I bought vegetable seeds a few years back. I tried planting them this year but am having mixed results (very few are sprouting). Do seeds have a shelf life/expiration after which they will not germinate? I am trying to figure out if the problem is with the seeds or something else.

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    I think the linked question is helpful as it discusses storage conditions with apply to basically all veggie seeds, not just lettuce.
    – Stephie
    Jul 12, 2017 at 19:26
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    Yes indeed they have a shelf life and the GOOD seed companies tell you what that length of time is; 1 year, 2 years, 5 years. But remember that seed bank in Iceland? Below freezing temps all year round...they have to continually replace seeds, depending on the seed. I buy major seed every other year but never throw away any seed because if 8 out of 10 seeds germinate year 1 (85% is a good germination rate), the next year might be 6 or 7 if that seed had been kept cool and vacuum packed. Depends on the type of seed, different plant's seed last differing years.
    – stormy
    Jul 12, 2017 at 19:50
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    Where did you get your seed from, J.? I get all mine these last few years from Territorial; non gmo, seed grown in my same state, and they put on their seed packets the length of time the seed will keep it's germination rate before it declines. ie) Carrots Mignon F1; seed specs-Min. germ. standard:75%. Usual seed life 3years. Best directions and info I have found on any seed packet. Cost was 3.85 for 1 gram. A little more expensive but to KNOW it is non gmo and a seed guarantee and to know it is not already 3 years old is worth the extra.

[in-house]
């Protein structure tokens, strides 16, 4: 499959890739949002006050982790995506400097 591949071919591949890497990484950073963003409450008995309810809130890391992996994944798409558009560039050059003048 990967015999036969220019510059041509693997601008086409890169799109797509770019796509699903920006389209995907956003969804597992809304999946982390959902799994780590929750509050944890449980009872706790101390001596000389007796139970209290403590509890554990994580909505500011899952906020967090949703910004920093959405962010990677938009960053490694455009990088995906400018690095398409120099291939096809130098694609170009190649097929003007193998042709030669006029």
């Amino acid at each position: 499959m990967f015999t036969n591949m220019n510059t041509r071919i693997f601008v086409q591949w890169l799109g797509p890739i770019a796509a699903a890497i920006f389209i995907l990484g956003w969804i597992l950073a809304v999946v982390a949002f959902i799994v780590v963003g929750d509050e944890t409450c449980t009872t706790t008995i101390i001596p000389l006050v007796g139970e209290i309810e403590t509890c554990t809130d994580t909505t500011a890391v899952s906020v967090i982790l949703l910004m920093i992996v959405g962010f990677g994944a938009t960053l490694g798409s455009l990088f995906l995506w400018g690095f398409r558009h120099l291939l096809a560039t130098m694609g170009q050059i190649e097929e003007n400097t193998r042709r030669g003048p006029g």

– stormy
    Jul 12, 2017 at 19:59
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    I bought mine from Costco. All organic and non GMO verified. It says packed for 2015 so not sure what that means. In any case, I seem to be getting zero germination rate so wondering if seeds expired all of a sudden. I do store it indoors in the original package and conditions are cool (not in a refrigerator)
    – JStorage
    Jul 12, 2017 at 20:16
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    @JStorage " It says packed for 2015 so not sure what that means." It means the same as a "use by" date on food packaging - it was intended to be sown in 2015 (and therefore the seed was probably harvested in 2014). It's not too surprising the germination rate is lower in 2017. After a long storage time, it will also depends on how close to "perfect conditions" for germination you achieved in terms of temperature, moisture, soil pH and texture, planting depth, etc, etc. Fresh seed will tolerate more "abuse" than older seed.
    – alephzero
    Jul 13, 2017 at 1:47

4 Answers 4


Yes, all seeds have an average "life span", but the length varies between species and is greatly influenced by storage conditions like temperature, humidity and light.

As a rule of thumb, dry, cool and dark, possibly in the original sealed package is the best way to store seeds.